Mass. Reports 69 More Coronavirus Deaths, 266 New Cases

The numbers being reported each day are far lower than what Massachusetts was experiencing in mid-April, at the height of the coronavirus surge

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Another 69 people with the new coronavirus have died in Massachusetts, with 266 new cases reported by health officials Wednesday. The number of COVID-19 patients in Bay State hospitals dipped below 1,000 for the first time in months.

The figures from the state Department of Public Health come after two consecutive days where the coronavirus death toll rose by less than 24, dramatically lower than at the height of the coronavirus surge, when more than 150 people in the state were dying every day.

While higher than the beginning of the week, Wednesday's figures remain low in comparison to mid-April and consistent with what Massachusetts has seen in the last few weeks, when it moved into the second phase of reopening.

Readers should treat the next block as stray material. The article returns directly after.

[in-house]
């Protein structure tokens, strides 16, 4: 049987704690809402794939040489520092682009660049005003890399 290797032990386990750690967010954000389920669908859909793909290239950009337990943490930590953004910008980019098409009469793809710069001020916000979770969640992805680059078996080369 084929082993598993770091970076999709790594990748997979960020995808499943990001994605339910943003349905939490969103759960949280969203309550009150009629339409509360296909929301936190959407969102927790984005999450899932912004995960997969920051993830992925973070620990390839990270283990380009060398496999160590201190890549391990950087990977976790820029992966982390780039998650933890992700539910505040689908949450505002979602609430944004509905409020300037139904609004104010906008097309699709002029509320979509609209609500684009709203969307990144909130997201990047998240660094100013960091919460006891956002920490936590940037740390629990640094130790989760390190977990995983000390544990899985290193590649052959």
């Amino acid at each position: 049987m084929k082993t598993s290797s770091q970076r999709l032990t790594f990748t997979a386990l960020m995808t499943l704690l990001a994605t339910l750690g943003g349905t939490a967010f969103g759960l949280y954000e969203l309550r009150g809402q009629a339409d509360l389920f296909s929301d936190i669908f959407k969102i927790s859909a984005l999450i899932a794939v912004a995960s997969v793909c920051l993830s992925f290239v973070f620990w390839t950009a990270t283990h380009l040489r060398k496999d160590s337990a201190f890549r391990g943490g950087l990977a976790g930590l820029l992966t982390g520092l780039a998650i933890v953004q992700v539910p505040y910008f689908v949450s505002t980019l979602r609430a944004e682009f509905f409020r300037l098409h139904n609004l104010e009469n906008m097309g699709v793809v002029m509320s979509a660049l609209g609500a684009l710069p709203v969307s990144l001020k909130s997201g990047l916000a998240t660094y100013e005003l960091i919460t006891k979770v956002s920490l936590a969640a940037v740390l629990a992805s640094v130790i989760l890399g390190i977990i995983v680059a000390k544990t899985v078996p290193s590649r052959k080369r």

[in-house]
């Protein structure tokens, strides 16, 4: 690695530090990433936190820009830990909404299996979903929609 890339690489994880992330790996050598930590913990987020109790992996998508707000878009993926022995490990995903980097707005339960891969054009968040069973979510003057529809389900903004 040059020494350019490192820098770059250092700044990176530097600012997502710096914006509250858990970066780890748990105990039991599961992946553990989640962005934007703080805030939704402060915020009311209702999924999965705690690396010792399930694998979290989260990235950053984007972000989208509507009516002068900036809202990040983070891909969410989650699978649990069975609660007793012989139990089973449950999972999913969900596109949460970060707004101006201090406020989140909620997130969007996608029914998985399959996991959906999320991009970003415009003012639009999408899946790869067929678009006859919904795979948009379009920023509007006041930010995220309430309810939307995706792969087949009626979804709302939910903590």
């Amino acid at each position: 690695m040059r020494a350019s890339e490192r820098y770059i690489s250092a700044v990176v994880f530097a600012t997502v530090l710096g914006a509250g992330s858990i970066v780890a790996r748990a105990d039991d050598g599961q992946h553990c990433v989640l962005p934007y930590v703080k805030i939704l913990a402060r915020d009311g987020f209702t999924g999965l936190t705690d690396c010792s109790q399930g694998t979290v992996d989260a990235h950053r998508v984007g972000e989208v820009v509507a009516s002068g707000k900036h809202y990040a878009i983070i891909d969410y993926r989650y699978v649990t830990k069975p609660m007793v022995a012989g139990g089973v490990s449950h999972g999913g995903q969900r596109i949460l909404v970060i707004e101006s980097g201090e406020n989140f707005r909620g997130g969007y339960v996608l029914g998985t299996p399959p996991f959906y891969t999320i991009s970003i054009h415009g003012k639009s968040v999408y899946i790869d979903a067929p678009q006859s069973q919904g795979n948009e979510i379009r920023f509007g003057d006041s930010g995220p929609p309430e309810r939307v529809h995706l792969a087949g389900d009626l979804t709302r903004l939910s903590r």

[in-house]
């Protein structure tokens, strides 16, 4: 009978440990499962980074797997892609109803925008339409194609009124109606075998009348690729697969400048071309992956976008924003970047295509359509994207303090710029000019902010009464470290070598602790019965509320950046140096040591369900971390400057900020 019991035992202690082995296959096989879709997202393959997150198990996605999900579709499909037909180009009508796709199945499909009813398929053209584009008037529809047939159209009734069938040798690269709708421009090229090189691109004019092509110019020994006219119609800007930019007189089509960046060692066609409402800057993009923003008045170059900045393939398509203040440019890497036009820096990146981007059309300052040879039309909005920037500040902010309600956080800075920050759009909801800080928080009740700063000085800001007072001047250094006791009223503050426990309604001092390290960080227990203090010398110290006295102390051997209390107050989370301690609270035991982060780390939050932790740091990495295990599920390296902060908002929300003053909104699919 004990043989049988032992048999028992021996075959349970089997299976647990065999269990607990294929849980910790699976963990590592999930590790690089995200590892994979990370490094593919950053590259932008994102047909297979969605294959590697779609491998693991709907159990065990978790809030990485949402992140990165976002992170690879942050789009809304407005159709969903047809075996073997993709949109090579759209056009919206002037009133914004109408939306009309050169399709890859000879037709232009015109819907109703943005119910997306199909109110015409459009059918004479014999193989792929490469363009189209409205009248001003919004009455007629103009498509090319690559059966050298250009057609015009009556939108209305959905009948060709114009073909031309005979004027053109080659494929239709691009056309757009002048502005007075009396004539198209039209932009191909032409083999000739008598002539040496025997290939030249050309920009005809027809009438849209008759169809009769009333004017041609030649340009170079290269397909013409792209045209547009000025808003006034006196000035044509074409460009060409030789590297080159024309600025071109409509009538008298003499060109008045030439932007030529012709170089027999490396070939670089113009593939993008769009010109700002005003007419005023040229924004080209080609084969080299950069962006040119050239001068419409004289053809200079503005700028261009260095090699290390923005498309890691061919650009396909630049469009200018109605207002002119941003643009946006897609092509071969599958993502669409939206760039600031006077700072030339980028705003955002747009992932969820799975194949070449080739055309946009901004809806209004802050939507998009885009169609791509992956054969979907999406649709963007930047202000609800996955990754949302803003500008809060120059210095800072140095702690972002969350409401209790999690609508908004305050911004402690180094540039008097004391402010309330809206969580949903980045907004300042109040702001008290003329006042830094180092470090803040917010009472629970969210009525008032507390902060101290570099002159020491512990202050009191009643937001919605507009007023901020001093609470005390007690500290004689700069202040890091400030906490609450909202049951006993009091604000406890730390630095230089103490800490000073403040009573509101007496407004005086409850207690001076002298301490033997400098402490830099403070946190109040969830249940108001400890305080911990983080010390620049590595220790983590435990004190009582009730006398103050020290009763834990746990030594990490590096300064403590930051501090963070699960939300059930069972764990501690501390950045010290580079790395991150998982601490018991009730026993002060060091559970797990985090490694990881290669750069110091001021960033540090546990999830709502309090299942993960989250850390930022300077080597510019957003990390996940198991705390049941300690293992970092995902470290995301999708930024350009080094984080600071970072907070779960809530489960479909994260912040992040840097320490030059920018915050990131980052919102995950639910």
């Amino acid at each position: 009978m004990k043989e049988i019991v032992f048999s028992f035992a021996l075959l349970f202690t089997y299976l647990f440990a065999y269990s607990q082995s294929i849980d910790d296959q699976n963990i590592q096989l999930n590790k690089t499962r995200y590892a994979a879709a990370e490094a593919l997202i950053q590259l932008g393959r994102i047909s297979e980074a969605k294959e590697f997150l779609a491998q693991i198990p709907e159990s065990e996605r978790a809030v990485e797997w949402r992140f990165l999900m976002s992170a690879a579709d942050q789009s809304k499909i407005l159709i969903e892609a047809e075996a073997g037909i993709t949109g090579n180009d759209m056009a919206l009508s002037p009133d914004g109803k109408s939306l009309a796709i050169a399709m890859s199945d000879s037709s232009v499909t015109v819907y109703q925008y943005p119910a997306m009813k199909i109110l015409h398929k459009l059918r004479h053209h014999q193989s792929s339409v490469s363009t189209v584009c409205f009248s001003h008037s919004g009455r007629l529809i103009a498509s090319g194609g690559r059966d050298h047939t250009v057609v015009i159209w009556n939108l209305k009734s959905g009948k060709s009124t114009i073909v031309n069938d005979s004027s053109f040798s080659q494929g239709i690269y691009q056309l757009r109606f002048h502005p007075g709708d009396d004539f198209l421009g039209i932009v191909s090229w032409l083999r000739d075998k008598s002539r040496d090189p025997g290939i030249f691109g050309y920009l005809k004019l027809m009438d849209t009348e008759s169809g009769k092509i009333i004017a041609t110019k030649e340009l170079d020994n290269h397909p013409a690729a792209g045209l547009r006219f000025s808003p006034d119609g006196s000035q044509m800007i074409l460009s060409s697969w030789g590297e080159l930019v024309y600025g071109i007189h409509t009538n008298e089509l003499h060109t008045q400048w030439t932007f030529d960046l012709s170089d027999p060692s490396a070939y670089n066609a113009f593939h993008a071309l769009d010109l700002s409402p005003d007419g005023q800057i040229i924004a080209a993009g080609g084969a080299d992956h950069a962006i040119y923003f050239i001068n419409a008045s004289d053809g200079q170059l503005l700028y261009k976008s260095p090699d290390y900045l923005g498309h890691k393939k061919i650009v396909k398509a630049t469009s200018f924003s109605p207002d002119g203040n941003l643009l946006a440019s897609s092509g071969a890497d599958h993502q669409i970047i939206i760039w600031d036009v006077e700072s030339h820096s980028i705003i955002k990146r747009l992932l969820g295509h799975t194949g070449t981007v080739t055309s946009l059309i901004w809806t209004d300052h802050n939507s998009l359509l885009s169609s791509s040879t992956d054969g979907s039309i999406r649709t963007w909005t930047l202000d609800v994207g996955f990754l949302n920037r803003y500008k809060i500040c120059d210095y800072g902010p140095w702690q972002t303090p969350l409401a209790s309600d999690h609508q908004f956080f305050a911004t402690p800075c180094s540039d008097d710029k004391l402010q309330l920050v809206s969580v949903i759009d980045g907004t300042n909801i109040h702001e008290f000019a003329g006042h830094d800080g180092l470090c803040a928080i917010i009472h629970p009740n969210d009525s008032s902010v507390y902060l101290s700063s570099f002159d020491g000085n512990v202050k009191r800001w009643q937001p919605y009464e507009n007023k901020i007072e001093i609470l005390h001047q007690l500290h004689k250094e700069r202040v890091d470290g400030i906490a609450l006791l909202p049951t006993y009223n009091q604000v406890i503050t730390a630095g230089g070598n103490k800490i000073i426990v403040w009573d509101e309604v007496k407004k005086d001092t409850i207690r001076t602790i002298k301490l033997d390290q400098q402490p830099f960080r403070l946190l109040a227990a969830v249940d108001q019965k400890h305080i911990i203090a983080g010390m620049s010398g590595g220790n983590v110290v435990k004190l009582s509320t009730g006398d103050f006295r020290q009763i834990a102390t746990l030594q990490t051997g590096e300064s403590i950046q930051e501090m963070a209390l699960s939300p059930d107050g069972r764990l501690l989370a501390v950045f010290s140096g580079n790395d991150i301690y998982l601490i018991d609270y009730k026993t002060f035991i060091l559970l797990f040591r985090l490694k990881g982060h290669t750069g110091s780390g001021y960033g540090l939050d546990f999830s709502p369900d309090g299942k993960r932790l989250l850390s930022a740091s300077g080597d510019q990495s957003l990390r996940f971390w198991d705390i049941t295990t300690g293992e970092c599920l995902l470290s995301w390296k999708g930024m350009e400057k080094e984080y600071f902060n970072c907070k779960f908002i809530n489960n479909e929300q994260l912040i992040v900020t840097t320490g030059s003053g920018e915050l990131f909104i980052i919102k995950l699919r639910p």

Massachusetts' death toll now stands at 7,734 and the total number of people who've tested positive for the virus at 106,151.

There are now 998 people with the coronavirus in Massachusetts hospitals after the patient population dropped by 47 going into Wednesday. It's the first time there have been fewer than 1,000 people with the virus in the hospital in the state since before the surge, when nearly 4,000 people were hospitalized.

The six indicators informing how fast Massachusetts can move through the four phases of reopening the state are: the COVID-19 positive test rate, the number of individuals who died from COVID-19, the number of patients with COVID-19 in hospitals, the health care system's readiness, testing capacity, contact tracing capabilities. Their statuses have held steady, with half in a positive trend and half "in progress" since June 5.

For months, Massachusetts has been one of the epicenters of COVID-19 in the U.S. It has the fifth-most cases among all states and the third-most deaths, but the state is now in Phase 2 of its reopening plan, which sees many businesses able to reopen their doors, though with restrictions.

Baker and other health officials have said Massachusetts' high tallies may be due to the state testing among the most residents per capita in the country.

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